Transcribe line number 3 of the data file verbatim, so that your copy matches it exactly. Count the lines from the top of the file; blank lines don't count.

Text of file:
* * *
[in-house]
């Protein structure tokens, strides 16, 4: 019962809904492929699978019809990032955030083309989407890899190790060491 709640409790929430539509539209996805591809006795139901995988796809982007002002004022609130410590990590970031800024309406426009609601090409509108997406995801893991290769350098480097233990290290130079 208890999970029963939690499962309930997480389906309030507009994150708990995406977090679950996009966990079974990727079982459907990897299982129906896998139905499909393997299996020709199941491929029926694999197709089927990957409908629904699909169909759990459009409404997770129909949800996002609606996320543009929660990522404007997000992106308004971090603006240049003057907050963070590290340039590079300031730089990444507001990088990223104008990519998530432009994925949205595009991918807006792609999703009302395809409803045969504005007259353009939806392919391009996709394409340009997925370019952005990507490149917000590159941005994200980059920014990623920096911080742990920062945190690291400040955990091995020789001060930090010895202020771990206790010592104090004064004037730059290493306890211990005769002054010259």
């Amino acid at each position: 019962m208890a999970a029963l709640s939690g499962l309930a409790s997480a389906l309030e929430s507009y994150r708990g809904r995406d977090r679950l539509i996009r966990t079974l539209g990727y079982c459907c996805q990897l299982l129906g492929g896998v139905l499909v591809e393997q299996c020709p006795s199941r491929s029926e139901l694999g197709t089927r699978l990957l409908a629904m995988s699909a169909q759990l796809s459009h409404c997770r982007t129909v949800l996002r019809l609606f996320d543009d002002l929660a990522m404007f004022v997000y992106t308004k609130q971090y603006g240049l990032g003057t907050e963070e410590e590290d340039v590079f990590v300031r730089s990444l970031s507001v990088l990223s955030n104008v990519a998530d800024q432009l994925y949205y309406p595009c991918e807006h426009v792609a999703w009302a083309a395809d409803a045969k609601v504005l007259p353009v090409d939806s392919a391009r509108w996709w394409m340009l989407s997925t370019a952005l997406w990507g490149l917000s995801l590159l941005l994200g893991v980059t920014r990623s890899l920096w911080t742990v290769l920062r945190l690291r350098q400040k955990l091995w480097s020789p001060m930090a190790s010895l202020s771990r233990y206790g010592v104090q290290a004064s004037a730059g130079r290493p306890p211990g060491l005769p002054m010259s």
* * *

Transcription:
């Amino acid at each position: 019962m208890a999970a029963l709640s939690g499962l309930a409790s997480a389906l309030e929430s507009y994150r708990g809904r995406d977090r679950l539509i996009r966990t079974l539209g990727y079982c459907c996805q990897l299982l129906g492929g896998v139905l499909v591809e393997q299996c020709p006795s199941r491929s029926e139901l694999g197709t089927r699978l990957l409908a629904m995988s699909a169909q759990l796809s459009h409404c997770r982007t129909v949800l996002r019809l609606f996320d543009d002002l929660a990522m404007f004022v997000y992106t308004k609130q971090y603006g240049l990032g003057t907050e963070e410590e590290d340039v590079f990590v300031r730089s990444l970031s507001v990088l990223s955030n104008v990519a998530d800024q432009l994925y949205y309406p595009c991918e807006h426009v792609a999703w009302a083309a395809d409803a045969k609601v504005l007259p353009v090409d939806s392919a391009r509108w996709w394409m340009l989407s997925t370019a952005l997406w990507g490149l917000s995801l590159l941005l994200g893991v980059t920014r990623s890899l920096w911080t742990v290769l920062r945190l690291r350098q400040k955990l091995w480097s020789p001060m930090a190790s010895l202020s771990r233990y206790g010592v104090q290290a004064s004037a730059g130079r290493p306890p211990g060491l005769p002054m010259s």